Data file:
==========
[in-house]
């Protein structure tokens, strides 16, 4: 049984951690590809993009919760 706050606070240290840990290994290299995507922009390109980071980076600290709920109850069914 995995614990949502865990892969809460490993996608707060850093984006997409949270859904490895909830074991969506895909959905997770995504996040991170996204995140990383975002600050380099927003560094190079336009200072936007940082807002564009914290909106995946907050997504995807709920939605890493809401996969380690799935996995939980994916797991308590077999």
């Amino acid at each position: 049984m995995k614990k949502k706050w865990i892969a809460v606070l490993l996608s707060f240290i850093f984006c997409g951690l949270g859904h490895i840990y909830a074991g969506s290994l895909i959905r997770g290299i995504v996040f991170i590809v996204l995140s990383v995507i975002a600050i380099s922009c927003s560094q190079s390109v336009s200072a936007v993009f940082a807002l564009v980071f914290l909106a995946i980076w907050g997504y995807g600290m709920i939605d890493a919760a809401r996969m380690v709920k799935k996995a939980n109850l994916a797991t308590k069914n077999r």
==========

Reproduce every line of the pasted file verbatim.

[in-house]
């Protein structure tokens, strides 16, 4: 049984951690590809993009919760 706050606070240290840990290994290299995507922009390109980071980076600290709920109850069914 995995614990949502865990892969809460490993996608707060850093984006997409949270859904490895909830074991969506895909959905997770995504996040991170996204995140990383975002600050380099927003560094190079336009200072936007940082807002564009914290909106995946907050997504995807709920939605890493809401996969380690799935996995939980994916797991308590077999």
């Amino acid at each position: 049984m995995k614990k949502k706050w865990i892969a809460v606070l490993l996608s707060f240290i850093f984006c997409g951690l949270g859904h490895i840990y909830a074991g969506s290994l895909i959905r997770g290299i995504v996040f991170i590809v996204l995140s990383v995507i975002a600050i380099s922009c927003s560094q190079s390109v336009s200072a936007v993009f940082a807002l564009v980071f914290l909106a995946i980076w907050g997504y995807g600290m709920i939605d890493a919760a809401r996969m380690v709920k799935k996995a939980n109850l994916a797991t308590k069914n077999r």